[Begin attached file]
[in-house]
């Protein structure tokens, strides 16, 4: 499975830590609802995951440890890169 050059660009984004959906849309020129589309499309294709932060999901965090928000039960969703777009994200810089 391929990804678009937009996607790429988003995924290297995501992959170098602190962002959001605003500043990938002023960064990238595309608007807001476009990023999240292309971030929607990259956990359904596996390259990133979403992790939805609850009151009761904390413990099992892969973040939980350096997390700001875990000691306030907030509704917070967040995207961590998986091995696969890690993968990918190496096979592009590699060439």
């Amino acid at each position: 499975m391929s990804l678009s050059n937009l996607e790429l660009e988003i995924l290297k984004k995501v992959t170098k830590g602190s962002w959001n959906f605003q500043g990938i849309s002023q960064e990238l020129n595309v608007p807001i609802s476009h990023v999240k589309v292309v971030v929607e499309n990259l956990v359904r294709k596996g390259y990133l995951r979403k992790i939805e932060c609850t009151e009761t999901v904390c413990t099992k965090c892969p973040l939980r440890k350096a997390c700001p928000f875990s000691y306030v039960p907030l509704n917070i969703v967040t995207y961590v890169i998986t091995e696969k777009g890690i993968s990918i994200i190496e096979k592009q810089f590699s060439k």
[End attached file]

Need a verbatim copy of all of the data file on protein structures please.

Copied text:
[in-house]
């Protein structure tokens, strides 16, 4: 499975830590609802995951440890890169 050059660009984004959906849309020129589309499309294709932060999901965090928000039960969703777009994200810089 391929990804678009937009996607790429988003995924290297995501992959170098602190962002959001605003500043990938002023960064990238595309608007807001476009990023999240292309971030929607990259956990359904596996390259990133979403992790939805609850009151009761904390413990099992892969973040939980350096997390700001875990000691306030907030509704917070967040995207961590998986091995696969890690993968990918190496096979592009590699060439």
């Amino acid at each position: 499975m391929s990804l678009s050059n937009l996607e790429l660009e988003i995924l290297k984004k995501v992959t170098k830590g602190s962002w959001n959906f605003q500043g990938i849309s002023q960064e990238l020129n595309v608007p807001i609802s476009h990023v999240k589309v292309v971030v929607e499309n990259l956990v359904r294709k596996g390259y990133l995951r979403k992790i939805e932060c609850t009151e009761t999901v904390c413990t099992k965090c892969p973040l939980r440890k350096a997390c700001p928000f875990s000691y306030v039960p907030l509704n917070i969703v967040t995207y961590v890169i998986t091995e696969k777009g890690i993968s990918i994200i190496e096979k592009q810089f590699s060439k």